President Trump spent Tuesday morning tweeting disparaging remarks about several women, including those who have accused him of sexual harassment and a US senator who has called for his resignation amid those claims.
Trump started with an attack on the women who accused him of sexual harassment, who came forward during the 2016 election. Three went on a national media blitz on Monday to bring new attention to their accusations, and another appeared on Megyn Kelly Today on Tuesday.
Many people — including reporters who cover Trump — were quick to point out how unlikely it is that Trump doesn't know or never met the women:
And People magazine tweeted a photo showing Trump with former correspondent Natasha Stoynoff, who has said he forcefully kissed her as she was at Mar-a-Lago to conduct an interview.
Trump has said on a hot microphone that he likes to grab women "by the pussy" and said on the radio that he liked to walk in on his beauty pageant contestants while they were getting dressed. (Trump said his hot mic remarks were "locker room talk" and the White House has called the women liars.)
Trump also fired off a tweet laced with sexual innuendo against Democratic US Sen. Kirsten Gillibrand, who called on Trump to resign after the women spoke out on Monday.
Trump claimed Gillibrand would "come to my office 'begging' for campaign contributions" and "would do anything for them."
Gillibrand responded, "You cannot silence me."
White House press secretary Sarah Huckabee Sanders defended Trump's tweet, saying it was about his long-held promise to "drain the swamp" in Washington of corrupt politicians.
"There is no way that this is sexist at all," Sanders said in response to a question from a reporter at the daily White House press briefing. "This is simply talking about a system that we have that is broken, in which special interests control our government. And I don't think that there is probably many people that are more controlled by political contributions than the senator that the president referenced."
Trump's lashing out comes as his treatment of and views on women are again in the national spotlight. He's also endorsed Alabama US Senate candidate Roy Moore, who is accused of sexual assault and molesting a young teenager — that election is tonight.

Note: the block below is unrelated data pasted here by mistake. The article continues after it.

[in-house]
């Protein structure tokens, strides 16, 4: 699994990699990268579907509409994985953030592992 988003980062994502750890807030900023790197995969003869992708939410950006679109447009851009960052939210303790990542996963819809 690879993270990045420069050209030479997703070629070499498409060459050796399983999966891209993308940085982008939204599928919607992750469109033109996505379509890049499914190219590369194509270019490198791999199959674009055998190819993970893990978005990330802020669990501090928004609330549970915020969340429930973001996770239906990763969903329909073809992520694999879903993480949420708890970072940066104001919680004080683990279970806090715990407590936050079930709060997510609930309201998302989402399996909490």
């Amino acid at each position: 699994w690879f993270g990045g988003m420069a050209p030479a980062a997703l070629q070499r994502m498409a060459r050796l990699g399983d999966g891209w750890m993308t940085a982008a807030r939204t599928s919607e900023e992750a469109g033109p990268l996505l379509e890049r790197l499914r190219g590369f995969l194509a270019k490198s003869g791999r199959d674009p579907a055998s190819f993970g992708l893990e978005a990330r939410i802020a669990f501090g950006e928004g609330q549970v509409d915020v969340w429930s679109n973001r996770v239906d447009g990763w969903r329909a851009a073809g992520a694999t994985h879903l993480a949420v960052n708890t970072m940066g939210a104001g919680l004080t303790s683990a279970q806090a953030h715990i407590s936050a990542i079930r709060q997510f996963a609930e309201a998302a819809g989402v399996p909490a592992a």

Trump again tweeted his support for Moore on Tuesday morning:
And Sen. Patty Murray, a Democrat, called Trump's words "disgusting."
"I think only if your mind is in the gutter would you have read it that way," Sanders said.
In response to a question of whether there should be a congressional investigation into the women's accusations, Sanders said the administration was more interested in focusing on issues important to the American people.
"The president has answered these questions," she said. "He has spoken to these accusations. And denied and pushed that they are all false and fabricated accusations."
Trump was given an opportunity to respond after signing the National Defense Authorization Act, when CNN White House correspondent Jim Acosta asked, "What did you mean when you said Kirsten Gillibrand would do anything for a campaign contribution?"
Trump walked out without answering:
Acosta later said that Sanders told him not long before "he might never again be allowed in a press pool event if he asked a question" — he did anyway.
Four of the women who have accused Trump of sexual misconduct also responded to his tweets on Tuesday.
In a statement, Rachel Crooks, Lisa Boyne, Samantha Holvey, and Melinda McGillivray said Trump's denials were false.
"It is exactly what we have come to expect from a man who has repeatedly demonstrated his disregard and disdain for women, and the truth," the statement said.
"The best way for Americans to know the truth about our claims, and those made by other women abused by President Trump, is an independent investigation by Congress, the Department of Justice or another credible party. 70% of Americans agree that our claims should be investigated. If President Trump is so confident about his claims, he should also support a move to investigate and air the facts.
"The post-Weinstein era of accountability, and the rise of the #MeToo movement, give us hope that our society is changing for the better. President Trump has thus far avoided accountability for his long-running sexual misconduct. That changes now."